The BPD Bomb Squad wears Advance Tactical Camouflage System (A-TACS) AU camouflage pattern TRU-SPEC X-treme tactical uniforms with subdued tan tactical department patches for operations involving the unit. The Bomb Squad uses the First Defense EOD Bomb Disposal Suit for its EOD operations as well as two Andros F6B bomb disposal robots.

The BPD SWAT team wears Crye Precision MultiCam camouflage TRU-SPEC tactical response uniforms with coyote brown tactical department patches, Crye Precision jumpable modular plate carriers with Level IV hard armor plates in MultiCam camouflage, Avon FM53 protective masks, and Safariland 6004 tactical holsters. Coyote tan Ops-Core brand FAST ballistic helmets are worn during operations along with 3M Peltor COMTAC III tactical communication headsets.


All police officers of the Bakersfield Police Department are issued a department standard duty weapon. The current issue weapon is the Glock model 17 Gen 4 9mm handgun.

Patrol officers of the BPD are given the option of carrying either a Remington Model 870 12-gauge shotgun or a Colt AR-15 5.56 mm Government carbine as a vehicle stationed arm.

The BPD Civil Disturbance Team uses a variety of non-lethal riot control weapons. These include Penn Arms L8-40 fixed stock 40mm multi-launcher Riot gun firing rubber, wood, or riot-control agents, Precision Ordnance Products 'Stingball' grenades, Defense Technology 'Han-Ball' and 'Tripple Chaser' CS grenades, 12 gauge bean-bag, rubber and wood rounds fired from Remington 870 shotguns, X-26 tasers, and Monadnock polycarbonate riot batons, and 48" x 24" x 1/8" concave plastic riot shields.

The BPD SWAT team uses both the Colt model LE6933 M-4 Commando and model LE6921 M-4 Carbine in 5.56 mm with both Trijicon RX30-14 Reflex and TA01NSN ACOG sights and SureFire M900A vertical foregrip weapon lights with one weapon issued with an M203 40 mm grenade launcher for less-lethal ordnance, Benelli M4 Tactical Entry 12-gauge semi-auto shotgun with ghost ring sights and SureFire handle mounted tactical lights, a Remington model 870 12-gauge pump shotgun for entry\less-lethal ordnance and a Penn Arms L8-40 fixed stock 40mm multi-launcher Riot gun firing rubber, wood, or riot-control agents. SWAT snipers use customized Remington model 700 Police 7.62 mm bolt action rifles with Leupold scopes. Entry teams use Defense Technology No.25 distraction devices as well as 'Han-Ball', 'Tripple Chaser' and 40mm launched CS grenades.

Bakersfield, CA Police cruiser
Bakersfield, CA Police K-9 cruiser
Bakersfield, CA Police off road vehicle


The Bakersfield Police Department operates Ford Crown Victoria Police Interceptors as a standard patrol vehicle. The cruisers are in the standard black and white configuration with Code 360 light bars, MX700s and newer Code 3 Defender LED Lightbars. Their standard siren system is the Code 3 MasterCom with a Z100 100W speaker, although some of the newer cruisers have new siren systems such as the Code 3 RLS. All BPD cruisers are equipped with Microsoft Windows based mobile data terminals and Motorola console communication radios. Currently, the department is now adding new equipment that will better aide officers during operations and field investigations. The new equipment is to include vehicle licence plate scanners that can search statewide databases on the spot for DUI offenses and stolen vehicles. Cruisers also carry handheld fingerprint scanners known as Blue Check for instantaneous field identification. Also, the BPD is in the use of in-car lineups software package for the mobile data terminals. The program known as COPLINK is connected to major law enforcement databases around the state of California to compile data on possible suspect information. E-cite citation devices are also carried aboard BPD cruisers. In 2013, the BPD began to implement a new patrol cruiser. The department began utilizing the Ford Taurus Police Interceptor model as the replacement for Ford Crown Victoria Police Interceptor as that model was no longer being produced.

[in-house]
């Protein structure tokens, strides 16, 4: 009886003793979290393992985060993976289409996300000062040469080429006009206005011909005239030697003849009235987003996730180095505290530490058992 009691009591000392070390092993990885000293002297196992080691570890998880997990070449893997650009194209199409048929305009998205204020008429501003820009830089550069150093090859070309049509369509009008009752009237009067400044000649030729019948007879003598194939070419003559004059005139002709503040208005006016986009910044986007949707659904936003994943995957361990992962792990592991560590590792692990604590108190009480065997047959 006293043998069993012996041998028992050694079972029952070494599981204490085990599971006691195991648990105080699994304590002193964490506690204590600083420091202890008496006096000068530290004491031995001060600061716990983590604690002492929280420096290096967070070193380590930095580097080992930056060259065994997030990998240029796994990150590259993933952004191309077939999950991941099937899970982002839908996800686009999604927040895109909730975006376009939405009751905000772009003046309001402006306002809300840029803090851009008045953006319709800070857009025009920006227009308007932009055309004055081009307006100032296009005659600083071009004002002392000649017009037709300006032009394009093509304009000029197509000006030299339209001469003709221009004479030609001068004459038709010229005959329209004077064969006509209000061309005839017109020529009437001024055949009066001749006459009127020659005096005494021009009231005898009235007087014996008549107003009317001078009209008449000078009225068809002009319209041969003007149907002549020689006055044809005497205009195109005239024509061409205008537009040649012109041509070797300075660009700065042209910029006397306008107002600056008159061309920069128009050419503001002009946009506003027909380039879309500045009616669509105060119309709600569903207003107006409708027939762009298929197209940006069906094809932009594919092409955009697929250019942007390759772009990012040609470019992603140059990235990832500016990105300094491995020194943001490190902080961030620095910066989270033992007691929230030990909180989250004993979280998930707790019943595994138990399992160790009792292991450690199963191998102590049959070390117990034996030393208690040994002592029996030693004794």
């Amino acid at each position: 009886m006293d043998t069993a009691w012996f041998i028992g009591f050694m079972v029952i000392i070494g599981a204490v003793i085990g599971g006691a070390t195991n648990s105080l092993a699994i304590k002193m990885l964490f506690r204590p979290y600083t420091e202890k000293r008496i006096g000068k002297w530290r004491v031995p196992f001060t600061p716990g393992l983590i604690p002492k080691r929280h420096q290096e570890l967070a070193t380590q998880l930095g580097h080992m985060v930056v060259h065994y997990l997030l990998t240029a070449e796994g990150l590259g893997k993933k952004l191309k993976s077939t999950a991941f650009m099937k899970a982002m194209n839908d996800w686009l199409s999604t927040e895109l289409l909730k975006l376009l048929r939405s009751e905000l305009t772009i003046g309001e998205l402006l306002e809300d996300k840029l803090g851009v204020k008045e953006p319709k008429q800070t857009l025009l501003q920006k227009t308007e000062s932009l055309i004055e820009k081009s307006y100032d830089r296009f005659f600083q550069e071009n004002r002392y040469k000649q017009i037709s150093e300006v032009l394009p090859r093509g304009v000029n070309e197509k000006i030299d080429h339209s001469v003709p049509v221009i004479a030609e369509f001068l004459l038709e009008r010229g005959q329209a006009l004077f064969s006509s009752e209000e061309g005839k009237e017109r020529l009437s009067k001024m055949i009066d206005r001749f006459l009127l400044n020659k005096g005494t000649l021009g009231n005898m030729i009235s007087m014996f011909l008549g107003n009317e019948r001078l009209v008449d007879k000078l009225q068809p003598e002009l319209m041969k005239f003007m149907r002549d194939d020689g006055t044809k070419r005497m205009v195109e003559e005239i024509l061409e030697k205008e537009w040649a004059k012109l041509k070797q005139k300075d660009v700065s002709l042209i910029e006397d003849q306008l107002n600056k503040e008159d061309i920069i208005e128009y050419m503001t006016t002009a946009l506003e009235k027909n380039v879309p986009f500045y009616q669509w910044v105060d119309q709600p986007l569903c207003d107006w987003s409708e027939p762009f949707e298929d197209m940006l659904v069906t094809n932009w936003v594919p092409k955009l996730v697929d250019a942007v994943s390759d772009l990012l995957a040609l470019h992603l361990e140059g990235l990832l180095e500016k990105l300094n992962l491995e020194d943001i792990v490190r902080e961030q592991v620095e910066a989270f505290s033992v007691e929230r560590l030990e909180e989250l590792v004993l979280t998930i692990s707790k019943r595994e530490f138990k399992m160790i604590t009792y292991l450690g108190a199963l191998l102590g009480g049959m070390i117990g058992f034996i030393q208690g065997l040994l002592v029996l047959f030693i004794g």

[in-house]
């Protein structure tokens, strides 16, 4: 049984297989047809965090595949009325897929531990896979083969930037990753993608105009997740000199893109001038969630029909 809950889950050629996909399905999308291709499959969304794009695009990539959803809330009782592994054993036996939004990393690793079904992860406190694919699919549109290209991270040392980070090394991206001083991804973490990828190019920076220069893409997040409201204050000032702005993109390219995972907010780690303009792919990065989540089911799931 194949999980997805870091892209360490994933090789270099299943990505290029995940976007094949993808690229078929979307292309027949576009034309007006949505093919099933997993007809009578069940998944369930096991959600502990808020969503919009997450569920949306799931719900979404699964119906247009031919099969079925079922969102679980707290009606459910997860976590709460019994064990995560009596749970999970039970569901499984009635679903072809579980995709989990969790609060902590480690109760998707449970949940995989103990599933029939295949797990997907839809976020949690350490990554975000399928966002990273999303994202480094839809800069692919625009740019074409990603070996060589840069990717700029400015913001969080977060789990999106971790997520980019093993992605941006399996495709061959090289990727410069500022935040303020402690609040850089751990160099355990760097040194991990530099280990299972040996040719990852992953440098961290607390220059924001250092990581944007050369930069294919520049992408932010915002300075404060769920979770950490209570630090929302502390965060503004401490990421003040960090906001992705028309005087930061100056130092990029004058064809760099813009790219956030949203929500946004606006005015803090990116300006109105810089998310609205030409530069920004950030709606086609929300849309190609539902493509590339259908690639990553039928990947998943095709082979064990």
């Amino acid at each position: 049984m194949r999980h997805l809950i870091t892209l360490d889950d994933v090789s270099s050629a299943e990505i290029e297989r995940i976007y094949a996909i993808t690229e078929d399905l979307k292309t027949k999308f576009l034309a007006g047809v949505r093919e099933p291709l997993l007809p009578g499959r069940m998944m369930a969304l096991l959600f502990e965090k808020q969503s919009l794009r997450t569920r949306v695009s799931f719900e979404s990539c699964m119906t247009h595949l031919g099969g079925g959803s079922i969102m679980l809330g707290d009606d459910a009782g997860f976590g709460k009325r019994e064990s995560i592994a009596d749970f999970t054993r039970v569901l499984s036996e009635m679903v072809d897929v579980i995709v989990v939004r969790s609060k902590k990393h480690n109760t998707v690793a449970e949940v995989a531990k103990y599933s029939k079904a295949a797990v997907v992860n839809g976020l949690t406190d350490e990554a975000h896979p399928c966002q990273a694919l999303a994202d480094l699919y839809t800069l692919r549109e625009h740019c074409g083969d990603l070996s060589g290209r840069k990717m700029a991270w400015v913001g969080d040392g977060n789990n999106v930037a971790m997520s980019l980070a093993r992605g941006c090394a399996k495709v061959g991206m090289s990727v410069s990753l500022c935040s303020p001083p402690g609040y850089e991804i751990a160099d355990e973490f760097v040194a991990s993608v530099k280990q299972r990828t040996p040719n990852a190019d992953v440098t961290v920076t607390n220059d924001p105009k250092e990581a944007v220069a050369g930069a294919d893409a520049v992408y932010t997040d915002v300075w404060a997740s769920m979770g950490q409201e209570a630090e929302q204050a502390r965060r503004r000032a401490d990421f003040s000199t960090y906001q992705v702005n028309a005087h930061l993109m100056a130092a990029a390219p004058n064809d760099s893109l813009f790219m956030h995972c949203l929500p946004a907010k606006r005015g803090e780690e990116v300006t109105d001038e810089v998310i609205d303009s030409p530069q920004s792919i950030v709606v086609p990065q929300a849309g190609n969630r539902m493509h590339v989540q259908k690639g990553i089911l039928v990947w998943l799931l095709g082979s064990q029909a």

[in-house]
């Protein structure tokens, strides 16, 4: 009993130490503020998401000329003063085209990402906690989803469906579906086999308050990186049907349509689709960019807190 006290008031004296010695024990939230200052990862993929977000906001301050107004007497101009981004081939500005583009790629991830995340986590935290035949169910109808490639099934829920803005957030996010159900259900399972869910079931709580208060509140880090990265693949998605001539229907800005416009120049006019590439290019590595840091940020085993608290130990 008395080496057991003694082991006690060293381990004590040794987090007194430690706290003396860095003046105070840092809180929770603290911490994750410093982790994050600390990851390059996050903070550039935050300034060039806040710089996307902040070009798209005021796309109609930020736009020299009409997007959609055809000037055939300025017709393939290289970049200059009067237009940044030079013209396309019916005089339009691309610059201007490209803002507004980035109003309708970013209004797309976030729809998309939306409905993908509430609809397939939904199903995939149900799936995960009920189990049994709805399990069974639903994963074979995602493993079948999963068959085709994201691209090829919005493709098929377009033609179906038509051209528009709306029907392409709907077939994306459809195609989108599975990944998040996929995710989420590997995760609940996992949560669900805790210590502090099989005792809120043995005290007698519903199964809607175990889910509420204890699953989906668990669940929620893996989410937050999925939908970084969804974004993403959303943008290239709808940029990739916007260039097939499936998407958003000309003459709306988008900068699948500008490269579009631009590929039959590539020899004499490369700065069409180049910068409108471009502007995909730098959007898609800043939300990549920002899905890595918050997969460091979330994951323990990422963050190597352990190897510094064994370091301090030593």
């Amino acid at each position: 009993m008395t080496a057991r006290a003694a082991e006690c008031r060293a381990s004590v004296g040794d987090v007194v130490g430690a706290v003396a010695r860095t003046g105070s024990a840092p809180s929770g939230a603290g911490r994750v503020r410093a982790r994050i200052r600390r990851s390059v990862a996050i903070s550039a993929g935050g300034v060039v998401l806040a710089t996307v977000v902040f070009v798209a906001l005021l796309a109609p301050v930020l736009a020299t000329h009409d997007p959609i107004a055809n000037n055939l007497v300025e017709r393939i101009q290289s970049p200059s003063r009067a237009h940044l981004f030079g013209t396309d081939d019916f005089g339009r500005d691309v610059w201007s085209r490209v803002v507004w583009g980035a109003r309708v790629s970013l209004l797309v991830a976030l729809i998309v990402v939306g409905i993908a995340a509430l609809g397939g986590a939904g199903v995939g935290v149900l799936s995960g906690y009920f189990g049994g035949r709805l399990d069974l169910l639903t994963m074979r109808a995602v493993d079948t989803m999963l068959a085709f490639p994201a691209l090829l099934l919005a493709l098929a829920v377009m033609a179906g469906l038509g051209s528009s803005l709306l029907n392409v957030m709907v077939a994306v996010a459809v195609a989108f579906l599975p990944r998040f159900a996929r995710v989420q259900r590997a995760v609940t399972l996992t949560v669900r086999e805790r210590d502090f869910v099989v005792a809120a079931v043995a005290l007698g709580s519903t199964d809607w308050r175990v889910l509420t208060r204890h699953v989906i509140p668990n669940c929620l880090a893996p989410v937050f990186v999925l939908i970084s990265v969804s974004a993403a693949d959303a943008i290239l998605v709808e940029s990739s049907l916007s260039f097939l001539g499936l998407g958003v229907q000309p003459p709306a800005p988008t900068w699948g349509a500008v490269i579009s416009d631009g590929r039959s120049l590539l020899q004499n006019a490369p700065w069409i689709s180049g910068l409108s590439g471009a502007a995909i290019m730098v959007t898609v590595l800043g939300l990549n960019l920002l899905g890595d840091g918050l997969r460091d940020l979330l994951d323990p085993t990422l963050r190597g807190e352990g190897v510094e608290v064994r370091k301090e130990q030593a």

The BPD K-9 unit uses both the Ford Explorer Police Utility and the Chevrolet Tahoe as patrol vehicles.

The BPD Traffic unit used to operate Harley Davidson Electra Glide-Police and BMW R1200RT-P motorcycles in standard black and white configuration with Motorola communication radios, Blue Check handheld fingerprint scanners, and E-cite citation devices. As of 2013, the motor traffic unit had been disbanded. Traffic enforcement is now carried out with standard patrol cruisers with dash mounted radar and hand held Light Detection and Ranging (LIDAR) units. Traffic units are also equipped with license plate detectors which are used to locate stolen vehicles.